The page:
I did a funky trip out to Giza tonight and the local fellaheen were a bit freaked out my my unorthodox ways. I ended up tramping around this slum in the dark, pitch black, muddy, horse crap littered warrens full of the classic “hello mister” routine. The Egyptian government or maybe antiquities authority has built this gigantic separation wall cutting the slum off from the pyramids which I definitely do not remember on my last trip to Cairo in 1998. I felt like I was walking through the West Bank without the bifurcated olive groves and hundreds of cats crawling through mountains of rubbish instead. After a while I finally made it to the gate just in time to catch the French version of the sound & light show with a group of aged French couples. It was incredible. I expected some 1970s time warp laser show experience, and while there were vestiges of that, the whole deal was really well put together. One of those long, tiring days to where I wish I was not leaving tomorrow. But off to little Bahrain I go en route to Addis Ababa. More adventures before heading home and doing the Massachusetts Avenue shuffle in a few weeks. I’m starting to really like Cairo. Just wish the hotels were a bit better.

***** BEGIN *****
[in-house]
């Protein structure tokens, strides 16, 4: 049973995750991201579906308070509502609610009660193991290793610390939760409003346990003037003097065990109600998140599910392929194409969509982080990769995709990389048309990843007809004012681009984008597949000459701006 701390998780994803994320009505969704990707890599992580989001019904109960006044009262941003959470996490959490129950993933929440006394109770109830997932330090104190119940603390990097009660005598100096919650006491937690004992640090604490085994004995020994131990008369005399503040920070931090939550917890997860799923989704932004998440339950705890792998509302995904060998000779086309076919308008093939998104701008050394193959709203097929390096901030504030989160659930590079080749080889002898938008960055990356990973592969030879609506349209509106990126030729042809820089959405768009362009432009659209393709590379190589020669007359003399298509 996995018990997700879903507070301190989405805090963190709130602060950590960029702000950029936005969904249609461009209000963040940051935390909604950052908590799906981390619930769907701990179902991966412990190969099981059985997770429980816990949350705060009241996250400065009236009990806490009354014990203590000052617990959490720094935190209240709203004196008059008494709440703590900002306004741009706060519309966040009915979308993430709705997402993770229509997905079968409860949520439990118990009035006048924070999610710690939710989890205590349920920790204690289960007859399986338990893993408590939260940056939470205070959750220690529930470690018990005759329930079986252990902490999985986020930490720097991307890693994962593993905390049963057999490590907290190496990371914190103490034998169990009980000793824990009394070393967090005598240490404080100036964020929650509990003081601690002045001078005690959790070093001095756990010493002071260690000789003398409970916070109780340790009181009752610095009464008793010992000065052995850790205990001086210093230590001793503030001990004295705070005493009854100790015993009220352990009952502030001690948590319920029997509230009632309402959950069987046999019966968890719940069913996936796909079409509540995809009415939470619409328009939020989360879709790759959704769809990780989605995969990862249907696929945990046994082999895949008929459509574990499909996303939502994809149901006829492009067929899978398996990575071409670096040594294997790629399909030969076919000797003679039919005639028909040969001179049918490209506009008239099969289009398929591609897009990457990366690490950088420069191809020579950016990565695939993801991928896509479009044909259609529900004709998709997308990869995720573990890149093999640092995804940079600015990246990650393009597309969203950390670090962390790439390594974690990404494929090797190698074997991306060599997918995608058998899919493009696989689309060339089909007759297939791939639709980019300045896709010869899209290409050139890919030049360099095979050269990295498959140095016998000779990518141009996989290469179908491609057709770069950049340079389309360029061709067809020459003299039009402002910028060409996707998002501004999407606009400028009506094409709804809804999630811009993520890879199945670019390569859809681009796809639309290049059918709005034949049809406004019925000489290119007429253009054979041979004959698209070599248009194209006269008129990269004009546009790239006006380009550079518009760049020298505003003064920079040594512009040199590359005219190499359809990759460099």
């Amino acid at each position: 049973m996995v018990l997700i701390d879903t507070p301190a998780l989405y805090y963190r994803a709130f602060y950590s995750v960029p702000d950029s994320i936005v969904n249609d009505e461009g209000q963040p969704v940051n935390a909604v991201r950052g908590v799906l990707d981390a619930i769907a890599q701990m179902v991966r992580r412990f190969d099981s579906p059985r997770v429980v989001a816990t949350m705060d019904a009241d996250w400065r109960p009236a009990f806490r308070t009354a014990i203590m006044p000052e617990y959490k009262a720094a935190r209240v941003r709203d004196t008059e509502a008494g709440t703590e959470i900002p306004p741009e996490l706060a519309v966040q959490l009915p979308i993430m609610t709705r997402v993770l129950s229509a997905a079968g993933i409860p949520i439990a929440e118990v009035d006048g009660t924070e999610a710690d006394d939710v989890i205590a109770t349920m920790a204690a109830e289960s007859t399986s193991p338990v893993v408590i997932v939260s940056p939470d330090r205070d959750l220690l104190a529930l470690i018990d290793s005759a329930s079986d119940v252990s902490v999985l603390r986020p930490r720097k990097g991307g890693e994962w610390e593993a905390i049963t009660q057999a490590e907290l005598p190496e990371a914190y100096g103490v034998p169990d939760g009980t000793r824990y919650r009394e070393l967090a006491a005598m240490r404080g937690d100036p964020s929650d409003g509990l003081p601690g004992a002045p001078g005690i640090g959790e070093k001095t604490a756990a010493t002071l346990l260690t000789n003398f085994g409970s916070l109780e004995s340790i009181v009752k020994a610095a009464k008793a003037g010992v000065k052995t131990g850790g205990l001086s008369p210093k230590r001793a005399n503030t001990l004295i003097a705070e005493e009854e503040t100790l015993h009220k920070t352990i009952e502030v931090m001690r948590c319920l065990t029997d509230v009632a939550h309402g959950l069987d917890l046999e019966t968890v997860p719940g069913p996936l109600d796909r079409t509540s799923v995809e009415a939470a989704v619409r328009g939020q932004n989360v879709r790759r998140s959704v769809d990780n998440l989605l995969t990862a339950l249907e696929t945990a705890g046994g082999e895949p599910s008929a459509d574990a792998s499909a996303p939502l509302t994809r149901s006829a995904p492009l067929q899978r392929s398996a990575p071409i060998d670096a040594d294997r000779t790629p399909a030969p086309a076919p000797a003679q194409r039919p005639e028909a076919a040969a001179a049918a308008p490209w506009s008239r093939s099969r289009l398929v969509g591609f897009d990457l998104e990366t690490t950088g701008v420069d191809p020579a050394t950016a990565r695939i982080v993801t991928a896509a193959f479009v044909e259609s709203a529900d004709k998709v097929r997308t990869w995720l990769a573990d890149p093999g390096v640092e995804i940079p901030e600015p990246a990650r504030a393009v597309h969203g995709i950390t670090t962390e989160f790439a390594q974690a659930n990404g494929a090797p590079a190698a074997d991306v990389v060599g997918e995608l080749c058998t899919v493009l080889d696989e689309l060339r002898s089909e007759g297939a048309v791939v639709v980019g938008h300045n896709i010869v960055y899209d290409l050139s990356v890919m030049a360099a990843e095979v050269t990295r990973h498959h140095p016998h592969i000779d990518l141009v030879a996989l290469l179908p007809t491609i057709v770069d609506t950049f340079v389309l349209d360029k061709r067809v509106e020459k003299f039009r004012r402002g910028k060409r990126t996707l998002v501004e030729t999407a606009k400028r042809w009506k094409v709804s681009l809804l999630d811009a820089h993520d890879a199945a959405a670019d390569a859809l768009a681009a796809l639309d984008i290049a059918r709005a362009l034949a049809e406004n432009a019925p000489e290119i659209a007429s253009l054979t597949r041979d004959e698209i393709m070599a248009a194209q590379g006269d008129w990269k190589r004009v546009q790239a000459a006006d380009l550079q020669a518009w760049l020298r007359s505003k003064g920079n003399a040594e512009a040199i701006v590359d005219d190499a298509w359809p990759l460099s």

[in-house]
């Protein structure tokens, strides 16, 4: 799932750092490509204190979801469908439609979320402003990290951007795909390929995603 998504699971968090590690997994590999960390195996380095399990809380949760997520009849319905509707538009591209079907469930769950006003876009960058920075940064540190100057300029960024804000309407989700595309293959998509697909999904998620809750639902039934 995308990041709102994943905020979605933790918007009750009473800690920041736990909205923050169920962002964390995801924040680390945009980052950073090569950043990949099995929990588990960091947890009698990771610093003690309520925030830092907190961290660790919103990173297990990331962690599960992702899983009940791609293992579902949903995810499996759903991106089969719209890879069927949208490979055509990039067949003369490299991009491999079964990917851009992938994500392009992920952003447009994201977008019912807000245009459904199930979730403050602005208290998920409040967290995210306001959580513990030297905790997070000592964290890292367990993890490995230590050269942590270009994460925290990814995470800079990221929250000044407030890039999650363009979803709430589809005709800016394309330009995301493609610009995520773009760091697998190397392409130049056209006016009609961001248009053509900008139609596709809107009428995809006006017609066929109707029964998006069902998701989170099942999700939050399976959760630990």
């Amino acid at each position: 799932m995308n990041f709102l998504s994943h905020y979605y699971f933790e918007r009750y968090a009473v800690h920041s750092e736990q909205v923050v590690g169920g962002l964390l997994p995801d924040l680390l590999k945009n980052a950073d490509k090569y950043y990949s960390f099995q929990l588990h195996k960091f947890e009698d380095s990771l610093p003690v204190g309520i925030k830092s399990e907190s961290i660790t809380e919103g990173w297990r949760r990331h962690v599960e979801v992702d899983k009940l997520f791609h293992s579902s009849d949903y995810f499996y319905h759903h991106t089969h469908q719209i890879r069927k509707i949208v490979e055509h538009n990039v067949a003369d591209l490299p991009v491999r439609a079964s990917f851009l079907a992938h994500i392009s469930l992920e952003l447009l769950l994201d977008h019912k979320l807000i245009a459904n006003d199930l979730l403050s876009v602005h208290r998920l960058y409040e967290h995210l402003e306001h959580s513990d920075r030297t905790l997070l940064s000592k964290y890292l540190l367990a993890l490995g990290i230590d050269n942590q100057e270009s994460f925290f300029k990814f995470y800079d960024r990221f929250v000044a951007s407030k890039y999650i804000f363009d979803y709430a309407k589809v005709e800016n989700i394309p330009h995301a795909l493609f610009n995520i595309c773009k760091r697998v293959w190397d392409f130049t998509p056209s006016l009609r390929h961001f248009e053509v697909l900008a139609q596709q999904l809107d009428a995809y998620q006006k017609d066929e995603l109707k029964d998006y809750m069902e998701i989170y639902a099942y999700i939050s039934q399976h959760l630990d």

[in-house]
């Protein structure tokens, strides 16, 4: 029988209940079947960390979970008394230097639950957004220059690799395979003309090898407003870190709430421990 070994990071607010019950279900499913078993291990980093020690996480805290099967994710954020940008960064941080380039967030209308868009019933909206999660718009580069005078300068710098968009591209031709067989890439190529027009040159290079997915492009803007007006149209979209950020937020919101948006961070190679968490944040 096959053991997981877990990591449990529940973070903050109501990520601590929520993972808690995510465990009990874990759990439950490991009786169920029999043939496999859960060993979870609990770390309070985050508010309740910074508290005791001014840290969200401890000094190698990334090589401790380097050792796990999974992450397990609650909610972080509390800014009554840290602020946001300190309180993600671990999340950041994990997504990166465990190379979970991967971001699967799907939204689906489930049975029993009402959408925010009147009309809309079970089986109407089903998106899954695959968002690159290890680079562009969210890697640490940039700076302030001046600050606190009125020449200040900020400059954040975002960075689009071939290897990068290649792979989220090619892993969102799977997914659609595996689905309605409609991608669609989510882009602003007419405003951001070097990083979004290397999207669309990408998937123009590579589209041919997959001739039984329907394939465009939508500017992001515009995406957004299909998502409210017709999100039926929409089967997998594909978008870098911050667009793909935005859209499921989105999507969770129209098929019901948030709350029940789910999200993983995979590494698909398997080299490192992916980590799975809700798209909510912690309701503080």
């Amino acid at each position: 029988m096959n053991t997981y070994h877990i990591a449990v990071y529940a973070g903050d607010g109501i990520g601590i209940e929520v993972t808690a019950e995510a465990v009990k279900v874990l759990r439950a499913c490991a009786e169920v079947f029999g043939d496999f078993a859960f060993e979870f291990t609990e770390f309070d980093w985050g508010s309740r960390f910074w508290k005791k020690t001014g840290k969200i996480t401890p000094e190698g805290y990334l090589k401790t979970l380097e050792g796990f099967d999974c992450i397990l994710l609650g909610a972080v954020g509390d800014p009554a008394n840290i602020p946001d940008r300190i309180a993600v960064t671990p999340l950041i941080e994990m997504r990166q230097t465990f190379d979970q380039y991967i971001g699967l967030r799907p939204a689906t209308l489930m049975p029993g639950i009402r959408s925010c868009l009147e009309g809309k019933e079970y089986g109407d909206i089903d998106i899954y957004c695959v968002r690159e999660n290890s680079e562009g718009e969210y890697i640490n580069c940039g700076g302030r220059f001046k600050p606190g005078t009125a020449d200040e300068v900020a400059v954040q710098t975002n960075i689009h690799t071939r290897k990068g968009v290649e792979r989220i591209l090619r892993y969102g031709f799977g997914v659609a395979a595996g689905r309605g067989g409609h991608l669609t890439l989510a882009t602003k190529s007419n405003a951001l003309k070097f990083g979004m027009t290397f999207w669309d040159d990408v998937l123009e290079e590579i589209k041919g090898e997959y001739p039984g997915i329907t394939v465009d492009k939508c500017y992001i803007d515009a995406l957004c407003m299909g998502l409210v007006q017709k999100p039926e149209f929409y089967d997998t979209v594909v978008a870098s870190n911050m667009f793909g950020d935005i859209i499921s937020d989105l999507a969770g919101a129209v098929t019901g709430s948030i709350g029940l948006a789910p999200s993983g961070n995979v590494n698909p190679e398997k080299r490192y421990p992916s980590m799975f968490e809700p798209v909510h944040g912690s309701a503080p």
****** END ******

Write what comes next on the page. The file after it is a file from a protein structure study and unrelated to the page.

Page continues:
New York- An NBC News reporter is somehow texting (though he says there’s no cell service?) from the port city of Tobruk where an editor in London is posting the texts on Twitter. The border between Egypt’s Western desert and far eastern Libya is reportedly open and it is possible to drive to Tobruk, an ancient deep harbor port 150 kilometres from the Egyptian border that has existed since the Greco-Roman classical era. According to a Malian BBC journalist, fighters from Niger, Chad, and Mali, (al-Qaddafi’s ‘Islamic Legions???’) are fighting on behalf of al-Qaddafi against Libyan agitators. This scenario seems to happens to every permanently ‘revolutionary’ regime: it becomes the victim of another revolution, a demographic and economic one that the ‘revolutionary’ old man never saw coming. Al-Qaddafi evoked an image of Michael Jackson at a Santa Barbara courthouse rocking an umbrella for no apparent reason and in the dark of night no less. He gave a speech in a fully thrashed government building making him more mad than the gipper could have ever dreamed. The indigenously-led Arab revolutions are the true “cemetery of neocon dreams.” The rapid defection of the Libyan diplomatic corps is par for the course.